For centuries, the region of Kashmir has acquired unparalleled expertise in weaving pashmina. However, due to political instability, the disorganized productions and sometimes-questionable business practices, this region has been loosing its supremacy compared to the production by their neighbour Nepal. Although Nepal does not possess the same knowledge, it is a more stable and reliable economic partner for importing countries.
Down is first spun by hand using a spinning wheel, it is very delicate work and traditionally done by women.
The resulting yarn is then hand woven on traditional wooden looms using ancestral techniques. One of the most popular woven patterns, and for making the finest shawls, is bird's eye (Bulbul) or the diamond pattern. The wool used is naturally of a brown or cream colour, which allows for simple dyeing.
The shawl is then dyed and can be embroidered. This is long, meticulous and almost mystical work, done exclusively by men that work at a very fast pace. A shawl can also be woven in different colours, with patterned stripes, squares or arabesques directly inserted into the frame.
The main difficulty lies in the fact that, unlike Kashmir, pashmina fiber has never been protected by a brand. Bought by a Chinese company, the brand PASHMINA uses labels that do not indicate the composition of the material.
From a legal standpoint, the pashmina is not recognised material. The name 100% Pashmina on labels masks synthetic fibers such as viscose fabric or polyester.
The word Pashmina is so widely used - and legally - to designate a simple fabric with fringes, here are the different materials that you might encounter :
Recognize a synthetic fiber from natural fiber : the test of fire. Remove a string from the material and burn it. If it burns quickly in a large, bright flame, giving off a smell of burnt paper: it is viscose. Other synthetic fibers like polyester will even burst into hard little balls of fire. Silk, wool and Kashmir burn easily, without emitting flames, and release an odor of burnt horns.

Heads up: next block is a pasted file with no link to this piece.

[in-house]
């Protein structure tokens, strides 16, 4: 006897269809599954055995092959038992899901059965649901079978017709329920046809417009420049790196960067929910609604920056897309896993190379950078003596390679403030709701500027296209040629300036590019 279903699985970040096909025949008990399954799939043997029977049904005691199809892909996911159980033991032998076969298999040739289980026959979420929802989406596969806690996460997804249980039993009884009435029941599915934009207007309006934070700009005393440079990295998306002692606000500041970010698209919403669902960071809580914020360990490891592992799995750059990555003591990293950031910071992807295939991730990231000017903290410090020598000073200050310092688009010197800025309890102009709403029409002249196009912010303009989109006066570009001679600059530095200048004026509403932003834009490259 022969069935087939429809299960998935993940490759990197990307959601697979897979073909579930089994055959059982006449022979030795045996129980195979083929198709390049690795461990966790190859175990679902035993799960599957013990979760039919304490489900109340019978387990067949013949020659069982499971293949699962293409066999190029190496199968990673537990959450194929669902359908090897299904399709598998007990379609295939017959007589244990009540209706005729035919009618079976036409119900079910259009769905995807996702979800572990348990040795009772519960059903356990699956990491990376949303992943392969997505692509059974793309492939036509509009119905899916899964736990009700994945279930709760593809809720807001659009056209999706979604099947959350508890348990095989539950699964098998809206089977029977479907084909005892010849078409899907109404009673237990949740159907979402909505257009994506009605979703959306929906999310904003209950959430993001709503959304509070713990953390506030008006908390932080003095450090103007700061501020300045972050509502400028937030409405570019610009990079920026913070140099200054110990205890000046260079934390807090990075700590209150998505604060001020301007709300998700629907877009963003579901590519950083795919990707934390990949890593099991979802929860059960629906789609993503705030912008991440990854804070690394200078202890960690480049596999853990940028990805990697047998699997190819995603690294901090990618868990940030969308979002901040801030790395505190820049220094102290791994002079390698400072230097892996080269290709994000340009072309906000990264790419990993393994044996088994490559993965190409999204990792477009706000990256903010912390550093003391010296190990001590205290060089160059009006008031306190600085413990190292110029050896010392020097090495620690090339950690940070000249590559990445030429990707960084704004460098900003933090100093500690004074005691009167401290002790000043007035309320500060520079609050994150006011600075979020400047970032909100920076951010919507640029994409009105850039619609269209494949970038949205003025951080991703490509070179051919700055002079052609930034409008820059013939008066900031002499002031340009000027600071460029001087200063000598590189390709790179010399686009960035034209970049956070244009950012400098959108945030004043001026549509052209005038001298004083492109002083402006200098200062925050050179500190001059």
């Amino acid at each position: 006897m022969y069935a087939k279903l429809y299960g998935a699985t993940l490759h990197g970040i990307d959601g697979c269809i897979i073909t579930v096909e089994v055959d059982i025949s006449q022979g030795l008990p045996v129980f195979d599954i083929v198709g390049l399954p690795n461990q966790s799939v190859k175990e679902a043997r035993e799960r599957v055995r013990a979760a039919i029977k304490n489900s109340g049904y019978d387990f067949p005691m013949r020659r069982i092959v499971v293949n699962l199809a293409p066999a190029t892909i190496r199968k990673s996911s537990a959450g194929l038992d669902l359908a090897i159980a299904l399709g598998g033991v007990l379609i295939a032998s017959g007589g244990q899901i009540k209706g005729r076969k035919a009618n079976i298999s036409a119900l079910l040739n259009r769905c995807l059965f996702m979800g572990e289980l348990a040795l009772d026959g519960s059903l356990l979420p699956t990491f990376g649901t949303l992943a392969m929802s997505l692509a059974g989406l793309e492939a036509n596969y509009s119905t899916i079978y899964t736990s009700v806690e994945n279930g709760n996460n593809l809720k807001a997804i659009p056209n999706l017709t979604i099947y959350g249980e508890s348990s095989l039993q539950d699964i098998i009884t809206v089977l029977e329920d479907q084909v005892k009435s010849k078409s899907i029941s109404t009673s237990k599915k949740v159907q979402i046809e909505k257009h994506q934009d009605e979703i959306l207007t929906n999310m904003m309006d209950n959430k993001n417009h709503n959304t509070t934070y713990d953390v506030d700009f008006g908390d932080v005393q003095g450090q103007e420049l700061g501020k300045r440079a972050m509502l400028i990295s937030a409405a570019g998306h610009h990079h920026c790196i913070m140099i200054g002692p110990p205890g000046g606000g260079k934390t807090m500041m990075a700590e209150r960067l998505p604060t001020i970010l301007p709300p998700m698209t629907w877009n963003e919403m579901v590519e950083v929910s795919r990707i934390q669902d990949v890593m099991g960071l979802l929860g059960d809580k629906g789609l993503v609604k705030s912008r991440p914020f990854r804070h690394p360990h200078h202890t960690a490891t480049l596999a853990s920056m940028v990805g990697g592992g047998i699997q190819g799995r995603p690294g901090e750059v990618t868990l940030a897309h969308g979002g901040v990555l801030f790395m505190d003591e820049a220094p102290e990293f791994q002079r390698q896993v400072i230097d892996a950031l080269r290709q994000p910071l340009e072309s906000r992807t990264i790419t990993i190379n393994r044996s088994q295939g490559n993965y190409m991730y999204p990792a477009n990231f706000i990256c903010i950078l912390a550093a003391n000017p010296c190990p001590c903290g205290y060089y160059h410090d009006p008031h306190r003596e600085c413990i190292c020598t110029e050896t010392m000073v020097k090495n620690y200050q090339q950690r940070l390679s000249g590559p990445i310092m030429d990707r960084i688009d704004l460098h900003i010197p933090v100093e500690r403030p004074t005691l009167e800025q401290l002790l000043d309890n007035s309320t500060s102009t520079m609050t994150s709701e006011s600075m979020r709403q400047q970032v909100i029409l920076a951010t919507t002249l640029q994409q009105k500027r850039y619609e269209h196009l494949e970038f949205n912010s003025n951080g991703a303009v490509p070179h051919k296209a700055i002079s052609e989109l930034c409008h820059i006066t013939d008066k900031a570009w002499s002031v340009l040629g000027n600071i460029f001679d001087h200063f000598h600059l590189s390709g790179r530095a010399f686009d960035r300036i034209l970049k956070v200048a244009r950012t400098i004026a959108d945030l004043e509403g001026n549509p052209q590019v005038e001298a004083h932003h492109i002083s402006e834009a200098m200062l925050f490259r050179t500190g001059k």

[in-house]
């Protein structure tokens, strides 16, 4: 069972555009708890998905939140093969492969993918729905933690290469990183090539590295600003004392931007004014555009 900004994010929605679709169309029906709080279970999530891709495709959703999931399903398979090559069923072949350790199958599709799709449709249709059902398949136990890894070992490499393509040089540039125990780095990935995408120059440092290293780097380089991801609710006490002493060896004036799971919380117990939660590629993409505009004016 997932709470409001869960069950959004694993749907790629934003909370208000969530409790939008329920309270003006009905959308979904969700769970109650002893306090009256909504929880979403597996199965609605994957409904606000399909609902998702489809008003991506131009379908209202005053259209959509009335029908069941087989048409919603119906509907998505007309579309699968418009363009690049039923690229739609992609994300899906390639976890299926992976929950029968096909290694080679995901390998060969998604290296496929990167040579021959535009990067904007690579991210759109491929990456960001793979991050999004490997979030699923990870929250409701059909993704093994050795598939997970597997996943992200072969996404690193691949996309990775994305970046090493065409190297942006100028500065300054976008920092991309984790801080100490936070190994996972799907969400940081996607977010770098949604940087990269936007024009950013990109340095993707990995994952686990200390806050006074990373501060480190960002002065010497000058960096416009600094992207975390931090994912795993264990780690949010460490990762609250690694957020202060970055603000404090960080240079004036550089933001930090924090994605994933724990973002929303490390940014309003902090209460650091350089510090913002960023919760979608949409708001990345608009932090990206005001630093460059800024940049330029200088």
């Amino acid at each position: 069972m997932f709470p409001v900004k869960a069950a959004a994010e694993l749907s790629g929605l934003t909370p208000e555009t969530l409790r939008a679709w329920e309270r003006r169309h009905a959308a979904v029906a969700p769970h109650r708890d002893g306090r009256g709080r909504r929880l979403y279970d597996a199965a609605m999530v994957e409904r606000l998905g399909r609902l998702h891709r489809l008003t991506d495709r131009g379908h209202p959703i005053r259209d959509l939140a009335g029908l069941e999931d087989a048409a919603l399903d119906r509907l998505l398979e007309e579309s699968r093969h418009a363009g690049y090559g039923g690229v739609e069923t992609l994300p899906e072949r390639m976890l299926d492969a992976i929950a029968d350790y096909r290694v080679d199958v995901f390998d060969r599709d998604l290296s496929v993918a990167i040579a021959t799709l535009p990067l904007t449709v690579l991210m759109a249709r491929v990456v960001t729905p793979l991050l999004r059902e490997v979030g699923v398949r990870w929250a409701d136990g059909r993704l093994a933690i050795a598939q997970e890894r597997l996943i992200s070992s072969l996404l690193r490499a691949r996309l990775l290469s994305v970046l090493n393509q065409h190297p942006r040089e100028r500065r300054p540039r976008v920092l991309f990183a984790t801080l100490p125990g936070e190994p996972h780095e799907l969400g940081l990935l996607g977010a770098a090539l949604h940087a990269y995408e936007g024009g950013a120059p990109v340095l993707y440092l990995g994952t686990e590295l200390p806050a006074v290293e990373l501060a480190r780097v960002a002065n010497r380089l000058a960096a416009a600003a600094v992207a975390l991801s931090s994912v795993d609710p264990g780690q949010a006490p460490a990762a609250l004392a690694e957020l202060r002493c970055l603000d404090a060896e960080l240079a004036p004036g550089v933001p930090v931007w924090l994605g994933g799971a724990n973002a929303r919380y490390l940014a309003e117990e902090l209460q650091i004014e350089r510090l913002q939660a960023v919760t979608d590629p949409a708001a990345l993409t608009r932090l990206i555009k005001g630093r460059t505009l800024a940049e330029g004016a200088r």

But the most difficult imitation to detect - to the point that even professionals may have doubts - is the machine-woven fabric with a cashmere yarn from Mongolia. Even if it is in cashmere, this industrial article is not a true pashmina and will not present its longevity.
There are 2 ways to unmask it:
> if it presents in its weave patterns woven in arabesque (or jacquard), it is that it was woven on a mechanical loom = it is thus a fake
> if his weaving is much too uniform and does not present the small irregularities proper to the passage of the hand of the man. To make sure of this it is enough to examine the fabric in transparency in the light. In addition it will generally be lighter than a real pashmina.
So how do you know ?
An authentic hand-woven Pashmina in pure Himalayan cashmere will be soft, light, crease-resistant and immediately warm to wear.
He will present in his weaving slight irregularities guaranteeing its manufacture on a manual loom.
it will have been made in Kashmir exclusively, a region stretching from northern India to Pakistan. No real pashmina is woven in Nepal.
Finally it will have to be labeled 100% cashmere and will NEVER be cheap.
To avoid unpleasant surprises, it is necessary to be very vigilant!
Photo credit © Claire Denouel / Princesse Moghole